“Our ‘friends on the inside’ are blessing the world and infusing hope in many communities around the world.”
- Dell Marie Wergeland, President, Compassionate Resource Warehouse
A group of offenders at Bowden Institution are showing that acts of kindness have no borders, donating their time to build metal crosses for churches in developing nations around the world.
The project began in 2012 when a group of offenders taking part in Bible study at Bowden brainstormed ideas on how they could give back to the community. The inspiration to build the crosses and send them to churches in the developing world came from an offender who was then working in Bowden’s CORCAN metal shop. Inspired by the offenders’ passion, staff with CORCAN – a CSC rehabilitation program that provides offenders with employment and employability skills training while incarcerated – joined forces with Reverend William Sargent, the Protestant Chaplain for CSC’s Prairie Region, to lend a helping hand.
“I remember how excited the offenders and staff were about this project and how much it meant to them,” says Shirley Moen, CORCAN’s Operations Manager.
Offenders employed by CORCAN built and finished the crosses, completing the work in CORCAN’s metal and paint shops at Bowden. The project used donated materials, and both staff and offenders worked through their coffee breaks and down time to finish the crosses.
“This is a great project for the offenders,” says Reverend Sargent. “They take so much pride in their contribution. This project gave the offenders a sense of connection with the community by allowing them to contribute while applying their newly acquired skills.”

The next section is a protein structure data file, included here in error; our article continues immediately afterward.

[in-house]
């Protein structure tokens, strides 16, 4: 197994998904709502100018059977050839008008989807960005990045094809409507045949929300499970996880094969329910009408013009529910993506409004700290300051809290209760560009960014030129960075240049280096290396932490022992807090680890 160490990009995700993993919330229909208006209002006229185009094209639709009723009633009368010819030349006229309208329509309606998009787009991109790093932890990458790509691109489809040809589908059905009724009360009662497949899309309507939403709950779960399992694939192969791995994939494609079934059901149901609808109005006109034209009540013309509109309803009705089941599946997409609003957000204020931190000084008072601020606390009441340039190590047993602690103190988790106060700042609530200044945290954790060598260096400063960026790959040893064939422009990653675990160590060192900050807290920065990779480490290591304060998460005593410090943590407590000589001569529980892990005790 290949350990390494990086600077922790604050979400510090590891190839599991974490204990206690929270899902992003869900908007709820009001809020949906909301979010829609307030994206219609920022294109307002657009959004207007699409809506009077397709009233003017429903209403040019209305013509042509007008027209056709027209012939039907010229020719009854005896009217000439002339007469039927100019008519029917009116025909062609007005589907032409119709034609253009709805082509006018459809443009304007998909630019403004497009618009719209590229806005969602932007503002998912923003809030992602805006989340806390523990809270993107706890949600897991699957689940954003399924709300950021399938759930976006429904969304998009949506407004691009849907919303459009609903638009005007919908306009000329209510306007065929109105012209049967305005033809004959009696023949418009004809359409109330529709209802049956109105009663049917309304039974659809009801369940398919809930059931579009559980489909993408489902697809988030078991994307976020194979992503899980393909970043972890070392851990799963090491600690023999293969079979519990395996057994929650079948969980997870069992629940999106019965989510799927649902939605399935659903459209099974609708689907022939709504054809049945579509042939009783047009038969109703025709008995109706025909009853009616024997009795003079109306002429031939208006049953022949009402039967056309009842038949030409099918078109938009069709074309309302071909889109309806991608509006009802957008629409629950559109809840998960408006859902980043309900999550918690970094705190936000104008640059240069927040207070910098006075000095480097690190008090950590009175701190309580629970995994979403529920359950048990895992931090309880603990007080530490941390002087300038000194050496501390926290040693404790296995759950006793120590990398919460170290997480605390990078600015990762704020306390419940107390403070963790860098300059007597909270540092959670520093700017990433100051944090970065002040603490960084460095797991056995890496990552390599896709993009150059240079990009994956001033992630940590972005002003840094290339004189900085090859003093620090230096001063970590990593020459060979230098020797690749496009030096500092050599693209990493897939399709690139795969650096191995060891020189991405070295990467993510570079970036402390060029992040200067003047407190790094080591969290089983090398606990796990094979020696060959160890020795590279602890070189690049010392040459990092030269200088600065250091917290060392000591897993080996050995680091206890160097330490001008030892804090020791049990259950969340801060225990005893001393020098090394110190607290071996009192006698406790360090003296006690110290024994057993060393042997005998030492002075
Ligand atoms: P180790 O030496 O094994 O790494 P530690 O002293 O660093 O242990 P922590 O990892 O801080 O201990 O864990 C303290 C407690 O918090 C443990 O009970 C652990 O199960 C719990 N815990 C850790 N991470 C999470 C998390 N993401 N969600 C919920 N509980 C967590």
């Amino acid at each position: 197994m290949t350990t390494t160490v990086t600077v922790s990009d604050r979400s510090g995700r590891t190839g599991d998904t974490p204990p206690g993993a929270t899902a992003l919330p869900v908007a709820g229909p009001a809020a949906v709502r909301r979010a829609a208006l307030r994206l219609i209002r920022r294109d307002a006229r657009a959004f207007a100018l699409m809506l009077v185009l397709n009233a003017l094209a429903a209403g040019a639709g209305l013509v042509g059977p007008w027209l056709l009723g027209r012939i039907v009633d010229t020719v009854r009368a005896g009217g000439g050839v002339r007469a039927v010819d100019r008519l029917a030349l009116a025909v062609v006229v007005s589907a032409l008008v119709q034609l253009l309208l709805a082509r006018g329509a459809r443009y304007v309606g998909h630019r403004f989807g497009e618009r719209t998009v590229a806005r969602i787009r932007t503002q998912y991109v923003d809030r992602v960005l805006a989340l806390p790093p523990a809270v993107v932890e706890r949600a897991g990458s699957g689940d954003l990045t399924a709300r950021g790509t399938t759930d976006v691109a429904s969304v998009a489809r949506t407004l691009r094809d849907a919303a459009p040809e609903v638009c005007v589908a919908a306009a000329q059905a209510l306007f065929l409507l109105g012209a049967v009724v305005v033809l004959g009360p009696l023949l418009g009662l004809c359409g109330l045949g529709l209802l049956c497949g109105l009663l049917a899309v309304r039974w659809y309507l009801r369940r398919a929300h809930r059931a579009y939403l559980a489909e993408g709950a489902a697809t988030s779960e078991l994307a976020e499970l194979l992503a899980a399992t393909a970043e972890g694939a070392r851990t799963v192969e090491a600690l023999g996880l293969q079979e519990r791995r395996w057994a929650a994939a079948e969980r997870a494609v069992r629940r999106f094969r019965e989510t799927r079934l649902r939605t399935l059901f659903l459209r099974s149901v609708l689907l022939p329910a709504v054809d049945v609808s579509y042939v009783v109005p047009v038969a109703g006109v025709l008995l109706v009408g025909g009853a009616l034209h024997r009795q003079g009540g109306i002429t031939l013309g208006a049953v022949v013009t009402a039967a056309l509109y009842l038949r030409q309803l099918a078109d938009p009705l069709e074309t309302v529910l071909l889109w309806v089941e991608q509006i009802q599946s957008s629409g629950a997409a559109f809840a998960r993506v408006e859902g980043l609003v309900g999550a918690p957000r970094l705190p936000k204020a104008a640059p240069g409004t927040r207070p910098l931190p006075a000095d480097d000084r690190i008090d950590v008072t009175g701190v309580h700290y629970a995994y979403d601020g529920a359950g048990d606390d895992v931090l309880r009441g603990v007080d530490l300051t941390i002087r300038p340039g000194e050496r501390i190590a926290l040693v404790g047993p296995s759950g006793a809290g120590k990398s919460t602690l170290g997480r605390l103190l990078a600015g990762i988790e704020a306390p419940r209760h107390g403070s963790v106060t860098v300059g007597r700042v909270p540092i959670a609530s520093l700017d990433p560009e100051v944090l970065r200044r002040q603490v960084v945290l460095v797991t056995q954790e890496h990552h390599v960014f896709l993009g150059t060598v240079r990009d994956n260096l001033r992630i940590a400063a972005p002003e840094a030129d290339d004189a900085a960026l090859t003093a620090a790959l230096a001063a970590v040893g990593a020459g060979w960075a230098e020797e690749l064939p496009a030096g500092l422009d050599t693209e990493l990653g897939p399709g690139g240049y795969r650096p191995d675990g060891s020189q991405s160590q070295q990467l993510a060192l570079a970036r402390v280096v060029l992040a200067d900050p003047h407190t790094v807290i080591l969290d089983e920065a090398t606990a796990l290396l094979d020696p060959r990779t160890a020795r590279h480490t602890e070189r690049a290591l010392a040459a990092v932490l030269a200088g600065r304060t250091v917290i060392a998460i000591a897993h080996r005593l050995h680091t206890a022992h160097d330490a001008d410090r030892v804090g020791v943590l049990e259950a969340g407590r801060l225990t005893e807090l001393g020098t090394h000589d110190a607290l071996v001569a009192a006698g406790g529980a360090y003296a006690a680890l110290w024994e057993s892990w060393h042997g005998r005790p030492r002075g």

To date, 20 crosses have been shipped free of charge by CANEXPRESS to the Compassion Resource Warehouse (CRW) in Victoria, B.C., a non-profit organization that sends clothing, medical and school supplies, and other basic necessities to developing countries. Another 15 crosses have been sent to the Democratic Republic of the Congo, Zimbabwe, Angola, Thailand, Myanmar, Swaziland, Rwanda, Ghana and the Philippines. The crosses are now on display in churches and other locations including orphanages for families affected by AIDS and rural medical clinics.
“Seeing the end result of this collaborative project was very rewarding for everyone involved,” says Valerie Poirier, a junior analyst with CORCAN. “We feel privileged to help with these kinds of initiatives, and act as a bridge between offenders wanting to give back to the community and underprivileged people. CORCAN is also fortunate for its multiple partnerships, including the CRW. The sense of fulfilment for offenders working on this project is something of which we are very proud.”